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Find the derivative of the function. Simplify where possible.

$ y = x \sin^{-1} x + \sqrt{1 -x^2} $

$$\sin ^{-1} x$$

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Baylor University

University of Michigan - Ann Arbor

University of Nottingham

Boston College

in this problem. We are practicing our differentiation skills specifically with using inverse triggered a metric functions. And also, this is a great example of in very informal proof. And this is a great precursor to future math. Classes that you might take were given the function y equals x times, the inverse sign of X plus the square root of one minus X squared. So we have to differentiate this to prove that we get the inverse sign of X. We're told that's what we have to wind up with. So why prime are derivative would be equal to the derivative with respect to X of X sine inverse X plus the derivative of the square root of one minus X squared. So how am I going to do this? Well, this first term looks like a product, so we're going to use the product rule and the second term we're going to use chain rule. So when we apply, those rules will get that Why prime equals the inverse sign of X times one plus x times one over the square root of one minus X squared, plus 1/2 times the square root of one minus X squared times negative two x So hopefully that made sense how we went from product ruled chain rule to get this derivative here. And then we could simplify it. We could get why prime equals the inverse sign of X plus X over the square root of one minus X squared minus X over the square root of one minus X squared. While these two terms are the exact staying with opposite signs so they can cancel. So we're going to get that. Why Prime equals the inverse sign of X, just as we were supposed to. The problem tells us that that's what we have to find. So I hope that this problem helped you understand a little bit more about differentiation, how we can choose the rules to differentiate. And then I hope this helped you understand a little bit more about about an informal proof, or maybe what to do when a problem tells you to prove something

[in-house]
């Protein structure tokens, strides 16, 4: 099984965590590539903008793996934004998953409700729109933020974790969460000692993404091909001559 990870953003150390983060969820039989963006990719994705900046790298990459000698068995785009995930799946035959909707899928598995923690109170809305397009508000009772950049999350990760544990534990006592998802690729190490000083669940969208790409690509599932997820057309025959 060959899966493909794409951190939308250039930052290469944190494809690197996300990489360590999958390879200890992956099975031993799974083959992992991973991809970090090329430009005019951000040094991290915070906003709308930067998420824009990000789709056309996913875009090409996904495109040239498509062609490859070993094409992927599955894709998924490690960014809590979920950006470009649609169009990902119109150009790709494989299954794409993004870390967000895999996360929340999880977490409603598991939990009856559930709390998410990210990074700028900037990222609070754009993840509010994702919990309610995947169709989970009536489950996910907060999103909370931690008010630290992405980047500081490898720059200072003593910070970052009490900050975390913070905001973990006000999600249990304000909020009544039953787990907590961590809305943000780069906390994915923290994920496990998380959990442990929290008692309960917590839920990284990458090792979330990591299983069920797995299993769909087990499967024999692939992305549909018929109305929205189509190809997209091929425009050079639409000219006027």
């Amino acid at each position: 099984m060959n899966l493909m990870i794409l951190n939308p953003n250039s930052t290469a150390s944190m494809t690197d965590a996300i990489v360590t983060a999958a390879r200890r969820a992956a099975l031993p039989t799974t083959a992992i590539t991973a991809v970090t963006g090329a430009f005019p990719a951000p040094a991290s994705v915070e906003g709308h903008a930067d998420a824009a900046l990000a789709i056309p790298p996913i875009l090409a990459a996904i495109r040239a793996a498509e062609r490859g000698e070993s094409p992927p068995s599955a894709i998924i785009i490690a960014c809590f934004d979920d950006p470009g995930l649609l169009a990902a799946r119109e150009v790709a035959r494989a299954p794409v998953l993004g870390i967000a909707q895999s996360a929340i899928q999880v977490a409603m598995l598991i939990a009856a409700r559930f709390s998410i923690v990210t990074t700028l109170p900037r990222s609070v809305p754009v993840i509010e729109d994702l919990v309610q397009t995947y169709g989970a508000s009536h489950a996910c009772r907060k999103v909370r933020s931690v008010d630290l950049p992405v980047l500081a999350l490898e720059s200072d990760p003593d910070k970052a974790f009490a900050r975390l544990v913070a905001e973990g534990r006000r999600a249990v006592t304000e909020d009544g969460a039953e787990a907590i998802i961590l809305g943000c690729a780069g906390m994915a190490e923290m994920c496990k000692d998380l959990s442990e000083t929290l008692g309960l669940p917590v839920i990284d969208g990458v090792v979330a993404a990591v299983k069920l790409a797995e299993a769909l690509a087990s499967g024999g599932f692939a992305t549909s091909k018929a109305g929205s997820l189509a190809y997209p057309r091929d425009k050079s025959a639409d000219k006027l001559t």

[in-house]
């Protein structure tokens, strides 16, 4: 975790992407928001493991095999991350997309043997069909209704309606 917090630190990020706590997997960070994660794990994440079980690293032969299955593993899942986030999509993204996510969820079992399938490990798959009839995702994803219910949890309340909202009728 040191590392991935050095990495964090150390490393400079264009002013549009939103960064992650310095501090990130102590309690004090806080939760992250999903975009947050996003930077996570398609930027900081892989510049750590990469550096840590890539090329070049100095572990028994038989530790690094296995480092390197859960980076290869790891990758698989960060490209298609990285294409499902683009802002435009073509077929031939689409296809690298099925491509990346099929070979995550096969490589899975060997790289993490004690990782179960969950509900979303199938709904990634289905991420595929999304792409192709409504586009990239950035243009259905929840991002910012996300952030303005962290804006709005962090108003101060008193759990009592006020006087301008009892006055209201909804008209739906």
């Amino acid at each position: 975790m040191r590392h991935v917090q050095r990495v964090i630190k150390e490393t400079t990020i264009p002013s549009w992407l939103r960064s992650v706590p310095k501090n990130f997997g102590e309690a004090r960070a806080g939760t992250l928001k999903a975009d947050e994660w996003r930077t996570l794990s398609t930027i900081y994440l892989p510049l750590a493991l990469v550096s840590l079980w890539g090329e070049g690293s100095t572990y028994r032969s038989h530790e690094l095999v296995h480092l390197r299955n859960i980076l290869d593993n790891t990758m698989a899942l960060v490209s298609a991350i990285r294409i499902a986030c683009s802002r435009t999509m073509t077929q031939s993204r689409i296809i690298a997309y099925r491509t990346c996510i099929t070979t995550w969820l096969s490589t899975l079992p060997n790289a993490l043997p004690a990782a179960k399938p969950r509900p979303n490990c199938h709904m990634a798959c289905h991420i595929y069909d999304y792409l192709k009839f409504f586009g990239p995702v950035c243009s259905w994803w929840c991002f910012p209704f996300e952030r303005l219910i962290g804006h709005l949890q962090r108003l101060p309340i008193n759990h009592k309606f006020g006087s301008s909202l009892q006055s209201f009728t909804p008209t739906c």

University of Denver